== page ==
Skip to main content

Lower prices gets more fruit and veg in the shopping basket

Researchers from C-PAN have highlighted the importance of lower prices as a mechanism to promote the purchase and consumption of fruit and vegetables.

How can policy support the provision of healthy food in communities?

Watch a seminar hosted by C-PAN, together with the Baker IDI Heart and Diabetes Institute and the Obesity Policy Coalition featuring Dr Corinna Hawkes.

Investigating the link between Diet and cognition

Watch Dr Catherine Milte's short video featured in the Medibank Community Fund's 'year in review' on her investigation of the link between diet and cognition.

Our Research

An introduction to the CPAN SRC (extended version)

Research in C-PAN spans basic metabolism and physiology, through clinical and behavioural studies, to community and population-based research.

Our Research Areas include:

Physical activity and sedentary behaviour in children and adolescents

  • Understanding the factors impacting on children and adolescents physical activity and sedentary behaviour levels.
  • Designing programs in schools and homes to help kids be more active and less sedentary.
  • Changing neighbourhoods to make it easier for kids to engage in active transport and be physically active.

Obesity prevention

  • Understanding why some people gain an unhealthy amount of weight, and what can be done to prevent unhealthy weight gain.
  • Developing programs to help prevent unhealthy weight gain in children, adolescents, adults and older adults.

Healthy neighbourhoods
Understanding how to design neighbourhoods to improve health by:

  • Encouraging active transport and increasing opportunities for physical activity
  • Improving access to healthy food outlets, and restricting the location of fast food outlets.
  • Evaluating the effectiveness of improvements to public open spaces (e.g. parks, green spaces), for increasing usage and physical activity.

Healthy behaviours in early childhood

  • Encouraging good health in children from infancy to primary school-aged, by giving families the knowledge and skills to help children eat well, be physically active, and reduce sedentary behaviour.

Disadvantaged communities

  • Improving health of people on low incomes or living in disadvantaged areas by helping them gain knowledge, confidence and skills to eat better and be more active.
  • Changing neighbourhoods to ensure people in disadvantaged communities have access to healthy foods and physical activity opportunities.

Healthy ageing

  • Understanding nutrition and physical activity issues for older people.
  • Developing programs to prevent falls and injury, improve nutritional status and improve cognition in older people, to keep them living well and independently for longer.

Healthy pregnancy

  • Understanding the role of maternal nutrition during pregnancy on the health of mothers and babies.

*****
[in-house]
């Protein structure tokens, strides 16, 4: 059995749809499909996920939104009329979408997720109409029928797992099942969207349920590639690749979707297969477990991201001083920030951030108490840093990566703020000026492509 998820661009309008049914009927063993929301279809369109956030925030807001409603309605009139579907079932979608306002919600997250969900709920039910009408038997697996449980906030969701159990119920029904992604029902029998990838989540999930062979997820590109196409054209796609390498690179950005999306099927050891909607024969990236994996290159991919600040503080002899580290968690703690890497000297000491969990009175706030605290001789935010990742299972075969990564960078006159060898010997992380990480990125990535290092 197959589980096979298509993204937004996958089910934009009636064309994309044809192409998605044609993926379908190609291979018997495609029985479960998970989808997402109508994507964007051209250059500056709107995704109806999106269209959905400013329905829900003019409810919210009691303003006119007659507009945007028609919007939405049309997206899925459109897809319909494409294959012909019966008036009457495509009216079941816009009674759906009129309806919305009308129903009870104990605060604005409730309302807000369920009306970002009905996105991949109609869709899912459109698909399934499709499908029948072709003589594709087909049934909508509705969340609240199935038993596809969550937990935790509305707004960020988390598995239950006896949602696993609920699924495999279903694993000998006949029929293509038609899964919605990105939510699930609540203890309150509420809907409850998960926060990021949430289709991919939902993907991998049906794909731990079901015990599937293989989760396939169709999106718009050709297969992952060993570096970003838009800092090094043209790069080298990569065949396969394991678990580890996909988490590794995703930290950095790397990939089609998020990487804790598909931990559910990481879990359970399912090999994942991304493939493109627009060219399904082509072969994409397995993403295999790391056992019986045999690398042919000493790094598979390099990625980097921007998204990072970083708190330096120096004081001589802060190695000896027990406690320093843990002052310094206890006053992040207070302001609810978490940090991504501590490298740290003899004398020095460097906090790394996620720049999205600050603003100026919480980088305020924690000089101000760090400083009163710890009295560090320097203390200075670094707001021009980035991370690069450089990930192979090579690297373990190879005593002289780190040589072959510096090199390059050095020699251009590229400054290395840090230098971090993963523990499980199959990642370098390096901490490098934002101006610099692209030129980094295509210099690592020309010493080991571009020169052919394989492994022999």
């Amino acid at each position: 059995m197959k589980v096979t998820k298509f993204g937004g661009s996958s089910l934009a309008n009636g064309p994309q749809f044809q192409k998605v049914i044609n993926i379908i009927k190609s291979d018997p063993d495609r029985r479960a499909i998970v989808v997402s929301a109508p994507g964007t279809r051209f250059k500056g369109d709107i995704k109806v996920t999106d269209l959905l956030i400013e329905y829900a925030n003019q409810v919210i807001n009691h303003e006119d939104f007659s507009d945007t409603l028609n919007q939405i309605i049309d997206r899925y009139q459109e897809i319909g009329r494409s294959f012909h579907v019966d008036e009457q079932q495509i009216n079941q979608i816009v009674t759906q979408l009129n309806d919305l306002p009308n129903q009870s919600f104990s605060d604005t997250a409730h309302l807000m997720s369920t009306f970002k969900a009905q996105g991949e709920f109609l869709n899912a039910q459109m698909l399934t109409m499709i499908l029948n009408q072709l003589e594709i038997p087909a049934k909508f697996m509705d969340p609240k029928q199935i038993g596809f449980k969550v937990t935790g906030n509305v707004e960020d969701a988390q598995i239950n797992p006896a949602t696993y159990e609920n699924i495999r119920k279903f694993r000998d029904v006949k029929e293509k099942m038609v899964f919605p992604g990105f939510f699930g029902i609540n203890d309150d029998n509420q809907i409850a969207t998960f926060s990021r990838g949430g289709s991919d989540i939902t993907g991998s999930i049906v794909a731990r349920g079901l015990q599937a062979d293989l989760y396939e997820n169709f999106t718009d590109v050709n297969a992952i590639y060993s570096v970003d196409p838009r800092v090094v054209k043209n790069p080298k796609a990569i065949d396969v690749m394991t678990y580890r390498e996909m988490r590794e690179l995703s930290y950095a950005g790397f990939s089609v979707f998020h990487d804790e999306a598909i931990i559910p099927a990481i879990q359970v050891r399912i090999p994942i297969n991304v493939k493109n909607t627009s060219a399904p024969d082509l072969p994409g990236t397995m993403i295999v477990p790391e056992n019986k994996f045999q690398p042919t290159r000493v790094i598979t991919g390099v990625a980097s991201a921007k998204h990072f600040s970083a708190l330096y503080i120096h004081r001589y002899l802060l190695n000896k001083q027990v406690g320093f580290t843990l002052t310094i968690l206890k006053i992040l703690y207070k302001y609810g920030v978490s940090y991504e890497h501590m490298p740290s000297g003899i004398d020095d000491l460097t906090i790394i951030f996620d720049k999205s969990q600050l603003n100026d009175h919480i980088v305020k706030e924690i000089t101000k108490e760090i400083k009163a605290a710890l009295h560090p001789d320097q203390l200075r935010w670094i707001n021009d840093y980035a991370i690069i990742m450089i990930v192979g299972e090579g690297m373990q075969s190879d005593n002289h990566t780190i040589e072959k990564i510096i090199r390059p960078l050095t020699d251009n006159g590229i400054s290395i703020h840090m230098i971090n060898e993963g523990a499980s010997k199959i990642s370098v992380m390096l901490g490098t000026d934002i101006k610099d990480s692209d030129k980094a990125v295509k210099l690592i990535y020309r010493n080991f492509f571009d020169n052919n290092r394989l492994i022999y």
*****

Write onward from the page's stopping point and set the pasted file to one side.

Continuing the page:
• Educating health professionals and ‘mums-to-be’ on preventing unhealthy weight gain and improving health in pregnancy to ensure the best outcomes for mothers and babies.

Healthy and active workplaces

  • Helping workplaces reduce the time workers spend being sedentary (sitting) at work to improve health.
  • Helping emergency services workers stay safe, physically and mentally well to be able to perform at their best so they can help Australians in times of crisis.

Healthy bones and muscles

  • Understanding how nutrition and physical activity affects muscle and bone development, growth and performance in healthy people.
  • Understanding how best to maximise muscle strength and function.

Incurable muscle disease

  • Finding treatments to enhance quality of life until a cure can be found for Duchenne muscular dystrophy (diagnosed in childhood), and motor neurone disease. 

Chronic disease prevention and treatment
Identifying how particular nutrients and exercise can:

  • Help to prevent diseases such as heart disease, diabetes, osteoporosis, stroke, anemia, prostate cancer and dementia.
  • Assist with the management and treatment of these diseases to help people live well for longer.

Cognitive and mental health

  • Identifying how different types of exercise, nutrients and eating patterns can improve cognition, reduce the risk of cognitive decline and help improve mental health.

Consumer food choices

  • Understanding the factors that influence the food choices we make, which factors are most important when making food choices and how to influence food choices.
  • Working with food stores such as supermarkets, to promote healthy eating and easy access to healthy foods in-store.

Salt and health

  • Monitoring salt intakes and raising awareness about salt and its impact on health.
  • Helping families to reduce salt intake, and preventing young children developing a taste for salt, to improve future health.

Food policy and public health

  • Understanding food systems to protect food sustainability and security.
  • Promoting healthy and sustainable diets.
  • Monitoring and evaluating the public health impact of dietary guidelines, food selection guides, nutrient reference values and food regulation.

Deakin University acknowledges the traditional land owners of present campus sites.

19th February 2015